Wigan school's mixed Ofsted report

A Wigan school has been praised for allowing pupils to “spread their wings” by trying new things - but changes are still needed to improve the education provided there.
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Ofsted carried out an inspection of St Mark’s CE Primary School in Newtown, the first since it became a sponsor-led academy with Wings CE Trust in 2017.

Before this, it had been rated as “inadequate” in 2015 and placed in special measures to ensure standards were improved.

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Inspectors found the school was now “good” in most areas, but it was given the lower rating of “requires improvement” overall after scoring that mark for the quality of its education.

St Mark's CE Primary SchoolSt Mark's CE Primary School
St Mark's CE Primary School

Lead inspector Claire Cropper wrote: “The subject guidance and curriculum plans that leaders have developed do not enable pupils to build up their knowledge equally well across curriculum subjects. Some curriculum plans are not sufficiently ambitious. As a result, pupils do not learn as much as they should. Some pupils cannot remember the essential knowledge that leaders expect them to know.

“Leaders should revise and refine their curriculum plans. They also need to check that teachers are following the subject guidance and curriculum plans that they provide so that pupils’ achievement continues to improve.”

She also suggested leaders should ensure pupils with low attendance go to school regularly.

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Despite the issues raised, the Ofsted report was broadly positive, with pupils said to “enjoy” attending the school and feeling “safe”.

The inspector wrote: “Pupils value being part of a strong and welcoming school community. They feel that staff listen to them and value their feedback.

“Pupils carry out leadership responsibilities with pride, such as being a ‘knight’ to younger pupils. They also relish the opportunity to contribute to their community, such as working with local care homes.”

Ofsted found pupils knew staff expected them to learn as much as they could and that they would get help if they needed it, with youngsters with special educational needs and/or disabilities quickly identified and supported.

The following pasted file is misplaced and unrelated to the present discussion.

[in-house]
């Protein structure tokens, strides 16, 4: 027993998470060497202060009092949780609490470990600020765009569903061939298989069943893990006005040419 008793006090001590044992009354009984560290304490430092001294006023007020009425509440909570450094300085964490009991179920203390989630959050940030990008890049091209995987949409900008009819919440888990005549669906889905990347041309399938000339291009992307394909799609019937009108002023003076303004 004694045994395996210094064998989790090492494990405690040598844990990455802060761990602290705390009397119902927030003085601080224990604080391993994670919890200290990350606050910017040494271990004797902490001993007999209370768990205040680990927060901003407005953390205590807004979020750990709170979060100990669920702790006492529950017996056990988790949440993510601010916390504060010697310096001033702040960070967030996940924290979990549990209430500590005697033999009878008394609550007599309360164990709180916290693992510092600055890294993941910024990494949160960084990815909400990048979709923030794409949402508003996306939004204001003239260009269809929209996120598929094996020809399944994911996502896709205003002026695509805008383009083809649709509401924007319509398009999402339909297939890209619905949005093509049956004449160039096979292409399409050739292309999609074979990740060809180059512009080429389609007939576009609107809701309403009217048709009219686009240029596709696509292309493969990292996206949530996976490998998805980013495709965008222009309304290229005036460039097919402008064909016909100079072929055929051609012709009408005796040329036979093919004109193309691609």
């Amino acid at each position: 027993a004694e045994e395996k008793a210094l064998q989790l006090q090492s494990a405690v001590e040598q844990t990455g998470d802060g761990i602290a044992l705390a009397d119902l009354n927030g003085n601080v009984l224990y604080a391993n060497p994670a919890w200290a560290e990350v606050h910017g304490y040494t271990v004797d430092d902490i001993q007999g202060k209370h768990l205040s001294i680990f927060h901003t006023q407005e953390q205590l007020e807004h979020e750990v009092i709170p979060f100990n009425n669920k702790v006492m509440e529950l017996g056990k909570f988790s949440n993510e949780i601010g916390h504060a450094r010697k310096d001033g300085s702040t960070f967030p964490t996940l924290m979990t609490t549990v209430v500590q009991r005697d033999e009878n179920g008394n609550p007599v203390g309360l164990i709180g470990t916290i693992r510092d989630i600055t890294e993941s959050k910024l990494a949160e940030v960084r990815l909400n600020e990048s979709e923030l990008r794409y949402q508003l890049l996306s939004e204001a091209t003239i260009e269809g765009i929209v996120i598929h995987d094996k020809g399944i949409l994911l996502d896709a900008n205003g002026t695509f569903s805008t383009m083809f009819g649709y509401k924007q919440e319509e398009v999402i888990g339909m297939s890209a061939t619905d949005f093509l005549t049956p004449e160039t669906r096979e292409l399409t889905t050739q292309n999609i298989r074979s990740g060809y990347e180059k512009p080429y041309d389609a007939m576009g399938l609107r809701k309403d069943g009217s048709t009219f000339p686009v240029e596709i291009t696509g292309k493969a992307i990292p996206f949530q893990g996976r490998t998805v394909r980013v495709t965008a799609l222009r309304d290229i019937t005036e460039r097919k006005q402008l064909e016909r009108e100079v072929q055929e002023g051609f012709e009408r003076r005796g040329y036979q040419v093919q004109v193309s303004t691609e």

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Pupils behaved “well” and bullying was “rare”, with records showing that staff followed up any incidents.

Staff, governors and trustees were developing “an increasingly well-thought-out curriculum”, checking how well pupils were learning and creating clear subject guidance setting out what they wanted them to learn.

New curriculum plans had been implemented fully in maths, reading and writing, but in other subjects staff did not follow them with “equal rigour”.

Ofsted found the knowledge that staff wanted pupils to learn was not fully identified in some subjects, so pupils did not achieve as well as they should.

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Reading had been “successfully prioritised” at the school, safeguarding was “effective” and leaders had thought “carefully” about pupils’ wider personal development.

Ms Cropper wrote: “They enable pupils to ‘spread their wings’ and try as many new things as possible. Pupils take part in times of reflection, including prayer and worship, with their local parish. Pupils are eagerly anticipating the restarting of the clubs and extra-curricular activities that happened before the pandemic.”

Headteacher Kayleigh Ferguson said: “In 2015, St Mark’s CE Primary School was inspected by Ofsted and was judged to be ‘inadequate’ and placed into ‘special measures’.

“Since then, staff and governors have worked hard to improve standards and we are pleased that Ofsted have recognised this improvement and have judged that the school is no longer in that category.

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“There are still some areas that require some improvement and we are determined to continue to address these.”

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